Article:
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Tuesday, July 27, 2021

And then I found 5 dollars

I was at my internship with my first-grade class the other day (because my life now apparently revolves around tiny people who haven’t yet grasped the concept of sarcasm), and I heard the teacher bring up an interesting topic.

“As you know class, Thanksgiving is coming up. So now we are going to learn about the Pilgrims and the Indians!” I then sat in a ridiculously small chair and listened to five whole minutes of some crap about love, kindness and caring. It probably would have lasted longer, but a 6-year-old’s attention span is shorter than a goldfish’s. When they went out to recess, I asked the teacher how she could sleep at night while perpetuating this heinous lie that conveniently left out any mention of slavery, smallpox-infested blankets and a basic genocide of a people – except I said it nicer and less accusatorily. Her answer was simple: When they’re that age, you just kind of give them a basic, sugar-coated idea about things and then you fill in the rest when they’re old enough to handle it.

This had me looking back on my own childhood. Wasn’t everything so much nicer when I had no clue what the world was really like? At a time when race wasn’t a solid concept, I had no idea how people in developing countries lived (or even how some people in my own country lived) and the term “politically correct” wasn’t part of my vocabulary? It seems ridiculous now to think that there was actually a period in my life when I wasn’t fully aware of the problems and true evilness that exist in our world. The evidence is everywhere: we learn about it in our classes, we see it on television and in popular culture and it even exists in our daily lives. Now I see how parents can pray that their children stay children so they don’t have to face the pain of the adult world.

I remember a simpler time when I was able to do things like watch Disney movies and actually enjoy them instead of analyzing them based on our country’s prejudices at the time they were made. Aladdin is forever ruined for me. I can’t watch it anymore without thinking of the blatant racism in several songs and scenes. And it’s too bad, because Aladdin was the dreamiest of all the Disney princes. Pocahontas is another one. I once read an article in which the author said that the use of the word “savage” in reference to Native Americans is equivalent to the use of the N-word for African Americans. Can you imagine a song with that hateful title and a movie made in which cartoon characters repeatedly use it, sometimes while singing and dancing? Now go back and watch Pocahontas again. I’ll refrain from talking about Peter Pan and Lady and the Tramp before I officially ruin every Disney movie for you.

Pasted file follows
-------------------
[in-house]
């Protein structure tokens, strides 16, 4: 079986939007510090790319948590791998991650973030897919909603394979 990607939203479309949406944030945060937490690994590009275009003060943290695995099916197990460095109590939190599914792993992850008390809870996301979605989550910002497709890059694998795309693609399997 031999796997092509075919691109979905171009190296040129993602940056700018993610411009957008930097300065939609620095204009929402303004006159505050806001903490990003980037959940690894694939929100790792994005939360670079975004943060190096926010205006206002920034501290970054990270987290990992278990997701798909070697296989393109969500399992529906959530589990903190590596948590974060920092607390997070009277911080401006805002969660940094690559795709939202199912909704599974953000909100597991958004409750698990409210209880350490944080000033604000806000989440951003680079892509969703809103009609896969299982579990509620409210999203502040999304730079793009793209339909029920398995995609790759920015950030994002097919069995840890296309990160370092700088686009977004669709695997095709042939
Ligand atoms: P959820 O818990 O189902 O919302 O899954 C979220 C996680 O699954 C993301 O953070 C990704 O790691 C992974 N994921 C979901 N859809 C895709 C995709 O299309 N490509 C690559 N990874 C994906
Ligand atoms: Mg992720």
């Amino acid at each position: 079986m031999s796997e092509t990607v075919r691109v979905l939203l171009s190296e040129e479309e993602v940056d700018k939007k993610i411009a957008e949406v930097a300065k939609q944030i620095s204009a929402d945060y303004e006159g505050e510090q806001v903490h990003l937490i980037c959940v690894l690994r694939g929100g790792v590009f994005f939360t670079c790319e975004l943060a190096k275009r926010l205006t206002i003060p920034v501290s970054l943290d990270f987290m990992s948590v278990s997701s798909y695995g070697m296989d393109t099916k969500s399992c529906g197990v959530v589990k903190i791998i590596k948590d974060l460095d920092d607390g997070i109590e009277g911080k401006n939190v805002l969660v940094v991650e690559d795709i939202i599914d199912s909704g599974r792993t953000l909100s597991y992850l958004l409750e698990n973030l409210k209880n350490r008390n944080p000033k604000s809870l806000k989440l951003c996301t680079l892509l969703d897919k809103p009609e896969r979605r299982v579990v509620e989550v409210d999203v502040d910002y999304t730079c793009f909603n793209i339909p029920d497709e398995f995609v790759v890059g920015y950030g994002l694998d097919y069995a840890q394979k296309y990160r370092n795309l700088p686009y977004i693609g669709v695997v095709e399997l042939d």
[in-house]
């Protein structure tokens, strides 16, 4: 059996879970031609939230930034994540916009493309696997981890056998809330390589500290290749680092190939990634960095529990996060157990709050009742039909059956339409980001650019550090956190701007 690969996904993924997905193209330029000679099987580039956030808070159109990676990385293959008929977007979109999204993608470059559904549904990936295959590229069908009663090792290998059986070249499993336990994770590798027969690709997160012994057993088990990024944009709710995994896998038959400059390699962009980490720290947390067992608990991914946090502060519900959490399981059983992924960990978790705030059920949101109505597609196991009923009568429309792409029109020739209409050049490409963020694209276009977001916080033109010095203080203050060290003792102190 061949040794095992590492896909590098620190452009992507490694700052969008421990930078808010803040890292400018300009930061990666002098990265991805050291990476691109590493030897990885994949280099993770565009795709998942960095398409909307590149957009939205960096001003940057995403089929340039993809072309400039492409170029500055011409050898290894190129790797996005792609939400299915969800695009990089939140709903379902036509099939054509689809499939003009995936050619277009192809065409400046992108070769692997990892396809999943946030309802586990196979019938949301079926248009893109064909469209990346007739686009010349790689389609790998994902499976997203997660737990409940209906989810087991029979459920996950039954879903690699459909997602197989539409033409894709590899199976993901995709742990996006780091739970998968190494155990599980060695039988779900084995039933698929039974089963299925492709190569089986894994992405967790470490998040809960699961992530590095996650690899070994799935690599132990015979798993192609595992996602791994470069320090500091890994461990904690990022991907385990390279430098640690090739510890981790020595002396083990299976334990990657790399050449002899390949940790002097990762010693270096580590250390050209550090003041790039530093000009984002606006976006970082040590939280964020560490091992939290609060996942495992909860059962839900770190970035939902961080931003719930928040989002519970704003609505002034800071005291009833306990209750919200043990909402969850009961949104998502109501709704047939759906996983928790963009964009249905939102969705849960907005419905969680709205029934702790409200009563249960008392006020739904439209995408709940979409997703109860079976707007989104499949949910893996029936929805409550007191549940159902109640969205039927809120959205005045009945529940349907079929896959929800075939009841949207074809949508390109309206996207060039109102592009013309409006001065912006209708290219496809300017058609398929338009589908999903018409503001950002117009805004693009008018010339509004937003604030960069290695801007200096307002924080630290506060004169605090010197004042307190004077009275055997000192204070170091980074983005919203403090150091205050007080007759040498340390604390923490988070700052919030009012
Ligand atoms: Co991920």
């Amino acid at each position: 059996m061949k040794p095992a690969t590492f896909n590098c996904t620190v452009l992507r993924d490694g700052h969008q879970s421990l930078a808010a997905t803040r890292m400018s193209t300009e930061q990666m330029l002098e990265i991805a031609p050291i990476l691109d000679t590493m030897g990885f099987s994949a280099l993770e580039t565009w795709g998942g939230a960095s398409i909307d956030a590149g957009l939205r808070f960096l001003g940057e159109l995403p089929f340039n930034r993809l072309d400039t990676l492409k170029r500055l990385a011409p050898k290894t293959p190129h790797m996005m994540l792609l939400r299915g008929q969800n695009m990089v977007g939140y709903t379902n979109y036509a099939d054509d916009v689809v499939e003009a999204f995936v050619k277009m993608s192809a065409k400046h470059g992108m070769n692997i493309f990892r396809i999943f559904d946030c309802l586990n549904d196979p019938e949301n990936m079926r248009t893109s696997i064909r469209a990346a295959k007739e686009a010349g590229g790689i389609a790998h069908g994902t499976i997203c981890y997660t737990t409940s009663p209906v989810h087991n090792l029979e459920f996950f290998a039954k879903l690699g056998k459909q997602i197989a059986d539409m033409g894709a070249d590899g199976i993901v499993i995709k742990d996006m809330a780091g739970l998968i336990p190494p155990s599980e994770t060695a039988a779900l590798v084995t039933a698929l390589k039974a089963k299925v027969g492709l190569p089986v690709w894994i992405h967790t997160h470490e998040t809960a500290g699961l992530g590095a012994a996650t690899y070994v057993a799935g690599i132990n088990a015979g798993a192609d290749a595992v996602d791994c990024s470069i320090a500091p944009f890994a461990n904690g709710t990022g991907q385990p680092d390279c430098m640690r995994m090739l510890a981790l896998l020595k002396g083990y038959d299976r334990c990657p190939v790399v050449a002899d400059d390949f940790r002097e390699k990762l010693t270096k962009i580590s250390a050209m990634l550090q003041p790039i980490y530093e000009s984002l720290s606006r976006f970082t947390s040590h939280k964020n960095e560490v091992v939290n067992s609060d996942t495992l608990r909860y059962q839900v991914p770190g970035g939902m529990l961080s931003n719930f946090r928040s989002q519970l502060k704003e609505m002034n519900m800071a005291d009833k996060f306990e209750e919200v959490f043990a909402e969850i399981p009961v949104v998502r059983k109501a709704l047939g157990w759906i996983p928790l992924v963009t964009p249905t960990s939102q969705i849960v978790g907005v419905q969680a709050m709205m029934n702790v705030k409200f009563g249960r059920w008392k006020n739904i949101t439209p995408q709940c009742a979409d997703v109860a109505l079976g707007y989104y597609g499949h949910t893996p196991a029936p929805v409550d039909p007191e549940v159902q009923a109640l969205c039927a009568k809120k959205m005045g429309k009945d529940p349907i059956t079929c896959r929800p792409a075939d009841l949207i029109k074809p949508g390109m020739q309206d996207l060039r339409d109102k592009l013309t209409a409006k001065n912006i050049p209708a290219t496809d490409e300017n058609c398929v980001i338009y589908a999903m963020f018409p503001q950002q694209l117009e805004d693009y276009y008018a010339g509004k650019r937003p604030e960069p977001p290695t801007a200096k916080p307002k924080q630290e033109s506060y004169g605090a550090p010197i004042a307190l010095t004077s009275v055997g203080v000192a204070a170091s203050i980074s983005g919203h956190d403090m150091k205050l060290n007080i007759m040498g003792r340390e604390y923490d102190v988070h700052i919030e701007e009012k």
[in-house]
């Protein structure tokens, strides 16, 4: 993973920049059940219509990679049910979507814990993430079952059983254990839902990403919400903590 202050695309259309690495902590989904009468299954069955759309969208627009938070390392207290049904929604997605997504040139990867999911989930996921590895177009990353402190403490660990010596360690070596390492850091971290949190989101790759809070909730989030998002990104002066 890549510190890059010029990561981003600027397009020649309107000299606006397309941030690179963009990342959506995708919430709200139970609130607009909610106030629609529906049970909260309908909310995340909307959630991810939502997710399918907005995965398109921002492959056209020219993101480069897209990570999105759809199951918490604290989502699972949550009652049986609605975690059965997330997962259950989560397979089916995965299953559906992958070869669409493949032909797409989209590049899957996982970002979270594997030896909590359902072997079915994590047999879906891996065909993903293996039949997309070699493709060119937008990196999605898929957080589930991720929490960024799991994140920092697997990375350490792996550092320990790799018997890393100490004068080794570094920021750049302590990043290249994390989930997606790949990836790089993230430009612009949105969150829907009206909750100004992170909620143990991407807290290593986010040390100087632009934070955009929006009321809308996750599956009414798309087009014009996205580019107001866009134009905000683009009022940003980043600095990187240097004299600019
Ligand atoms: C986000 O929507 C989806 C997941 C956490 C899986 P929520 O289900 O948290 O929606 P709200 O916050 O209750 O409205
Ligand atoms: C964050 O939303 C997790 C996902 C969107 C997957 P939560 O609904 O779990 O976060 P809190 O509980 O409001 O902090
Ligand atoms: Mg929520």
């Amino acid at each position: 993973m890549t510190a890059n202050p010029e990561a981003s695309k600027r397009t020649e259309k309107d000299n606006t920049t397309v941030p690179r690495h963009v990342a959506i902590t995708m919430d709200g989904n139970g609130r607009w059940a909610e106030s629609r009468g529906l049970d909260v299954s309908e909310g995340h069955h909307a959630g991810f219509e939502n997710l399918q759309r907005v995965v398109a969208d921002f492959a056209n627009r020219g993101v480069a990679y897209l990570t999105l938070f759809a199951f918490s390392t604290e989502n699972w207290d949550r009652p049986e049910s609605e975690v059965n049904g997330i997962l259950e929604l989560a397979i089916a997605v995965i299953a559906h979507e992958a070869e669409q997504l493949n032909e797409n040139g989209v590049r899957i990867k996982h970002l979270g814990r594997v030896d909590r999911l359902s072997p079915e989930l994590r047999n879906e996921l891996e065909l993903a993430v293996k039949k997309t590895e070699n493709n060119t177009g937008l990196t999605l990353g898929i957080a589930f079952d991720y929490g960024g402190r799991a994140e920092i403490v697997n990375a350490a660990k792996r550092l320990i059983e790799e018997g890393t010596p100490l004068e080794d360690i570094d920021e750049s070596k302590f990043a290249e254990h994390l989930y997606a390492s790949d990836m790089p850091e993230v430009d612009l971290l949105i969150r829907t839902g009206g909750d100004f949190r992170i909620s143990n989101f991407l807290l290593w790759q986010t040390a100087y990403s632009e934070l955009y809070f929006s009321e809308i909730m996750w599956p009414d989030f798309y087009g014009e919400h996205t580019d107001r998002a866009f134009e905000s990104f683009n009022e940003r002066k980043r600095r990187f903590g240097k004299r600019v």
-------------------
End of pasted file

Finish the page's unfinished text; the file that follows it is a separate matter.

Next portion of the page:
It’s true what they say, “Ignorance is bliss.” The only problem with this statement is that you don’t realize when you’re ignorant, so you don’t know to enjoy it before everything becomes 10 million times worse because someone clues you in on the true cruelty of the world. But it must still be nicer than being aware of what’s really going on – genocide, prejudice, murder, starvation, melting icecaps, war, Britney Spears.

But the ethical question remains: should we be lied to, even at such a young age? Don’t these first-graders deserve some minute semblance of the truth, even if it isn’t the happiest thing in the world? I was debating this conundrum in my head when one of my favorite students came up to me and tugged on my hand. She had tears in her eyes because her “friends” wouldn’t let her play on the monkey bars with them. Her pain and sadness was almost too much to bear. At that moment, I decided that she had enough on her plate and the truth could wait for another day.

 

DANIELLE RAMIREZ wants to know if you would rather be ignorant or unhappy. E-mail her and let her know at dramirez@ucdavis.edu.

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